When My Own Expectations Influenced Your Attributions about another Person

Abstract

We often end up making judgements about a coworker. Especially when they join the team. But after working with them we realize the newest team member might not be exactly as we perceived him or her on the first sight. I think it is critical to understand a team member’s strength and weaknesses to build a better working relationship. Although we start with a certain set of expectations but it should evolve with time as we know the person better. And I am aware of the fact that I could be wrong when I make such attributions, the person can prove to be better or worse. So it is essential to have an open mind and not to be egotistical, as Alexia LaFata has said “To be open-minded means to remove your personal biases and prejudices from any situation and completely immerse yourself in another experience.”

 

 

 

When My Own Expectations Influenced Attributions about another Person

I considered many instances and decided to present the one that changed my perception in most profound manner. I work in a team environment and the team size and members vary project to project. I would like to share my experience with a team member from my past project. This specific team member, whom I met over lunch at work. I had known him for a while before he joined my team for a project.

 

What type of expectations did you have and what type of attributions did you end up making?

When I got to know about my soon to be team mate, he was working in another project. And I saw him working really hard on his project. I got to know his academic background and I was impressed, he was pretty good and had impressive grades in university. Actually he was a University topper. In my mind I kind of concluded he was smart and would be super capable resource.

The project was pretty tough, with a tough client, we were working on a difficult application under tight schedule. And the team was fairly new. So we needed strong leads. Leads with knowledge of work, who would be hands on and could train other team members. And we had to work long days.

I expected him to be highly intelligent and diligent in his work. As a lead (that was his role in my project) among all the expectations I expected him to review other team member’s deliverables before sending it to Customer. I was confident that he was capable enough to handle everything and like I mentioned, his academic records and what I observed that he was working hard on previous project, made me attribute these. And a smart person who is hard worker can be a great asset in one team. But here the point to be noted is – he was playing a team lead role, which required knowing the work and essentially reviewing team members work, reporting etc.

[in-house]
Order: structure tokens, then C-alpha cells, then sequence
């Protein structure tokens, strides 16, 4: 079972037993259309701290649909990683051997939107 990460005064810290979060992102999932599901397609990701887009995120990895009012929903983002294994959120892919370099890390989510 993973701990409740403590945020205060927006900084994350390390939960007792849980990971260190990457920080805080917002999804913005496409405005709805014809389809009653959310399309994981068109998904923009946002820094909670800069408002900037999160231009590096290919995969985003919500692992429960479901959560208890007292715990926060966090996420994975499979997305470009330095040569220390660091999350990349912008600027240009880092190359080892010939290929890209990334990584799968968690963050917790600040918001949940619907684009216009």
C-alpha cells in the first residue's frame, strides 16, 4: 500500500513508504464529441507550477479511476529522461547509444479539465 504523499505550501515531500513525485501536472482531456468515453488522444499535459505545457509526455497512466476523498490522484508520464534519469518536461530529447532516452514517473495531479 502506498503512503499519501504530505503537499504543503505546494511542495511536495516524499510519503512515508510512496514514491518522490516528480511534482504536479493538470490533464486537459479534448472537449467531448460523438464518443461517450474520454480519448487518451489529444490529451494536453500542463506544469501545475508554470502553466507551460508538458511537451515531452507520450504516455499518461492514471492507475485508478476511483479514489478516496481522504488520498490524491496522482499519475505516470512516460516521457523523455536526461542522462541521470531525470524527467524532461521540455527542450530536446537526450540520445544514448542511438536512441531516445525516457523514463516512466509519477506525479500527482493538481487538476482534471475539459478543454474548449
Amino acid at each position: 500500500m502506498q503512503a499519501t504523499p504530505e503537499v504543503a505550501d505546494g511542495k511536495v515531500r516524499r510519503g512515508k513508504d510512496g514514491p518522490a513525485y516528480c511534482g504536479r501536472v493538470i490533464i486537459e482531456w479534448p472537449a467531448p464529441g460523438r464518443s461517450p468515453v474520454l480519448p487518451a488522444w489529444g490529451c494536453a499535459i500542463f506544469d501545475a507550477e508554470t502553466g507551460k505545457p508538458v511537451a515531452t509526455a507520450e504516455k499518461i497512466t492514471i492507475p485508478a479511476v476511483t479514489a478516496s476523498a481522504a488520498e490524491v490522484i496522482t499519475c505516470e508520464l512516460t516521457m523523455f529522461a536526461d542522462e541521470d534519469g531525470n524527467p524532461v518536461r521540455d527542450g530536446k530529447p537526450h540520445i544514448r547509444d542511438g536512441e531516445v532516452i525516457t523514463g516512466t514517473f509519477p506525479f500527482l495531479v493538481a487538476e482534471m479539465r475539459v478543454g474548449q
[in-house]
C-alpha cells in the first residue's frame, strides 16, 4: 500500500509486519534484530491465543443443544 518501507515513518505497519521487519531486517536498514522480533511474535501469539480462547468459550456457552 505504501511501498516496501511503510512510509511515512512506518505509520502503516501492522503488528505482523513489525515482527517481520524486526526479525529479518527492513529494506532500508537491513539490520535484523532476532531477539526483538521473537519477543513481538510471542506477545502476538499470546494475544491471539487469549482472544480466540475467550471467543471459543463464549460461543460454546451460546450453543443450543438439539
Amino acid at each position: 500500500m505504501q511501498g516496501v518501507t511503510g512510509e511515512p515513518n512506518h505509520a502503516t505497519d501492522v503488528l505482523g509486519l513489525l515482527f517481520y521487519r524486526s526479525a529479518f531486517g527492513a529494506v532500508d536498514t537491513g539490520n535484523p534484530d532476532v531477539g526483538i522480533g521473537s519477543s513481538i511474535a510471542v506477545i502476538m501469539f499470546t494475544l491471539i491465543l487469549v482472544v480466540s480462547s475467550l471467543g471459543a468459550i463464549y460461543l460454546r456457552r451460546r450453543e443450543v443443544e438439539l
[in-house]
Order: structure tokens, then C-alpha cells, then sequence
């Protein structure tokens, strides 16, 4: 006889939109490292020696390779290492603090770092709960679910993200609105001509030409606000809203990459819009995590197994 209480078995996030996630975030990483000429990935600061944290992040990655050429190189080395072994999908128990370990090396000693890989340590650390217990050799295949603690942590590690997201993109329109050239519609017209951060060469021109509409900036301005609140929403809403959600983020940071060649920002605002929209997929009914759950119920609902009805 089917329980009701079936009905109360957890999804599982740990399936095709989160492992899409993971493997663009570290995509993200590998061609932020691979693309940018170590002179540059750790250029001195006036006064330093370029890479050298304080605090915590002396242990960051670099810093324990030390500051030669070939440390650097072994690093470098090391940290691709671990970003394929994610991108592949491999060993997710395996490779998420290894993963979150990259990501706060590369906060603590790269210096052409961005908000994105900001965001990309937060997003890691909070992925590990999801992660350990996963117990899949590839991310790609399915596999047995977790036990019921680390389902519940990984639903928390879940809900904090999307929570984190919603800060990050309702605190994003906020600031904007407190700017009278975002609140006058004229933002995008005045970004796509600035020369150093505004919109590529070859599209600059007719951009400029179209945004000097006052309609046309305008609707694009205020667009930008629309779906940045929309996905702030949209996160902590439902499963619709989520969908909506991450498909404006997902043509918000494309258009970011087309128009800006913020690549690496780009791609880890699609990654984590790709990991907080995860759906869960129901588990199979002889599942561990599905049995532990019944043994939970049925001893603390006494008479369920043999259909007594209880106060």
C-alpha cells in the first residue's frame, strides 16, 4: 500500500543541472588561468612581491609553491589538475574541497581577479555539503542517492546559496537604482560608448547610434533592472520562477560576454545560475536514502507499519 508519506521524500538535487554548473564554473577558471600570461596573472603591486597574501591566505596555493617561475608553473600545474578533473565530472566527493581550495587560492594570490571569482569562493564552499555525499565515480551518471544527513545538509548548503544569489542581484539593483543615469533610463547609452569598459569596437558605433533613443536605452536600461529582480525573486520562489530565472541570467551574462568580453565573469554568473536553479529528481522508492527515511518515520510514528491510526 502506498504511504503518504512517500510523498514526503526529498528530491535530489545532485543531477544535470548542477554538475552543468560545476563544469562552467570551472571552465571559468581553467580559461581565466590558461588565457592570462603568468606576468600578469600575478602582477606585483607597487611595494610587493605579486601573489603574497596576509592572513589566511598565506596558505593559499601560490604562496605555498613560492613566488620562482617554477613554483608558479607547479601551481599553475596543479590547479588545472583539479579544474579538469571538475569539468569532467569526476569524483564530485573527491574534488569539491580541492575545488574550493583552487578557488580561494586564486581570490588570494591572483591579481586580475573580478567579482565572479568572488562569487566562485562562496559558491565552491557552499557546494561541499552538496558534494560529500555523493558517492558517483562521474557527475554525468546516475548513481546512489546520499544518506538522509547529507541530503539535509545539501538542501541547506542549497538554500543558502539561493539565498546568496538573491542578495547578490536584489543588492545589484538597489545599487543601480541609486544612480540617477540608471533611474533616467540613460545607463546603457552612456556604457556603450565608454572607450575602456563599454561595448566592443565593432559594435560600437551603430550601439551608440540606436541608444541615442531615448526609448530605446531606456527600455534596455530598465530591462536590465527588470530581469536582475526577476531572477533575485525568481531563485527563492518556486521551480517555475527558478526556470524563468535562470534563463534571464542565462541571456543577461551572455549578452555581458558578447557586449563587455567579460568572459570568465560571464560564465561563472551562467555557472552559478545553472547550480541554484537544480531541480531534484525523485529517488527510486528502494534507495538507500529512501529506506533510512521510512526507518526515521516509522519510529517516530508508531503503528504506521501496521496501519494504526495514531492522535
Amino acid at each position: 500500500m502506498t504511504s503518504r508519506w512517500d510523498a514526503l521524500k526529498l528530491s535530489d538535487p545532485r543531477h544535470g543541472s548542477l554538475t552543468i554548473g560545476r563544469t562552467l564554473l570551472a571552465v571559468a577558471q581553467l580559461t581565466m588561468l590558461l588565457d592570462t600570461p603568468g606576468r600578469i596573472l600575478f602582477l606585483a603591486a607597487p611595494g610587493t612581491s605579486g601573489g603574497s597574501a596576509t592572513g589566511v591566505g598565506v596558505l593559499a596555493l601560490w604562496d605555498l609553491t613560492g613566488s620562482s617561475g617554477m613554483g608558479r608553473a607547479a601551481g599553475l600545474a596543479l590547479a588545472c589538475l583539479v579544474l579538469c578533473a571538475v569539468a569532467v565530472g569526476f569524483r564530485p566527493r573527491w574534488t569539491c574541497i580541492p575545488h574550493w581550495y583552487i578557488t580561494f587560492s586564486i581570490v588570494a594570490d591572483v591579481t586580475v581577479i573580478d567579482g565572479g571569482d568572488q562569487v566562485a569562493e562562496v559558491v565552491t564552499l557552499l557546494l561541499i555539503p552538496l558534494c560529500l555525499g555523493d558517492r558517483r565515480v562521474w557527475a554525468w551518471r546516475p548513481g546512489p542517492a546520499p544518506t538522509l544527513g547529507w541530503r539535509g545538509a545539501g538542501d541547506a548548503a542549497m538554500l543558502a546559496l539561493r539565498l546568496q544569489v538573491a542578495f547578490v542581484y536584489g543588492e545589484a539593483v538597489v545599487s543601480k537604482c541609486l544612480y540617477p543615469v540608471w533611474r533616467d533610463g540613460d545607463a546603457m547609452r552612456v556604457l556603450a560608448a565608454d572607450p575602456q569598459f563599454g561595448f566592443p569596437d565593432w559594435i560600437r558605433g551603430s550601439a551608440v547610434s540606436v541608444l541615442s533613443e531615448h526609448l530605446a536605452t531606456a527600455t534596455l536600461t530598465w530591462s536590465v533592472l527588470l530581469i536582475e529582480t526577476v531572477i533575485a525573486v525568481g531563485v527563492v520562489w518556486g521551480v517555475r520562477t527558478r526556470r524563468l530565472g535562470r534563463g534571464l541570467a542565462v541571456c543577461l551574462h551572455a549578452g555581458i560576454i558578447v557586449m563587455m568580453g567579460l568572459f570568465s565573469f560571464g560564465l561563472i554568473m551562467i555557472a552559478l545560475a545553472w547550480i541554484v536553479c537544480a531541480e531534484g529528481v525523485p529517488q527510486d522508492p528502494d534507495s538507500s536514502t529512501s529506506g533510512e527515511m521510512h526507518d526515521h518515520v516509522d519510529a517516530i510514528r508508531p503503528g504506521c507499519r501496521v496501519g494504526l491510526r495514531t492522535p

And of course there were project specific needs, such as working long hours. Training team members as needed and handling tough project conditions given the fact that we were not working for a happy client.

 

 

In hindsight, how accurate do you think that these attributions were?

               I was partially accurate, I really enjoyed working with him. As I expected him to be smart, he was smart and he understood situation or a problem as expected. But where I was wrong was I expected him to be great at being team lead too. His IQ did not make him diligent enough. The reason I say that, in the initial phase of project he sent out some data / report to customer that was absolutely wrong. I found out about it when I was reviewing and as you can imagine it was already late. In case it is not obvious, it was my mistake to attribute him to be diligent and having confidence on him for being thorough and diligent with his work. I did not work with him before or I did not verify or review his work before. So of course my judgement was wrong. As Jeff Haden mentioned “Great employees are reliable, dependable, proactive, diligent, great leaders, and great followers”. He and I both made mistakes, and I learnt from mistake quickly, as my manager suggested that I review everything before the deliverable goes to customer. And I started doing that. I used to find issue in reporting every day. To be honest I was disappointed with him and myself. Because I was wrong to think he would be a great leader, and he was not quite there yet.

Although I must mention that he was a hard worker and worked really long hours most of the days, and handled the client pretty good. Another area he faced challenge was training and grooming the rookie teammates. I am pretty sure it was not easy to do, but then it was one of the expectation that he would handle that. It wasn’t something I could have a guess, although we got some experienced resources to handle the situation later.

But like I mentioned before, it was a great learning experience for me. And I do this till date, I try to be through with my review. I have understood or rather learned that any resource who was great with studies may not perform same under pressure. And my preconceived notions cannot be an excuse for poor quality of deliverable. I try to not form any judgment or attribute for any resource at the beginning of the project. Having open mind gives me a better chance to really verify before I attribute. I am probably an incremental theorist. As I believe people might behave differently under different circumstances and personalities do change based on situation or experiences one goes through.

 

 

 

References

LaFata, A. (2014, January). The Most Important Quality You Will Ever Have In Your Life Is Being Open-Minded

. Retrieved from https://thoughtcatalog.com/alexia-lafata/2014/01/the-most-important-quality-you-will-ever-have-in-your-life-is-being-open-minded/

Haden, J. (2012, February). 8 Qualities of Remarkable Employees. Retrieved from https://www.inc.com/jeff-haden/the-8-qualities-of-remarkable-employees.html

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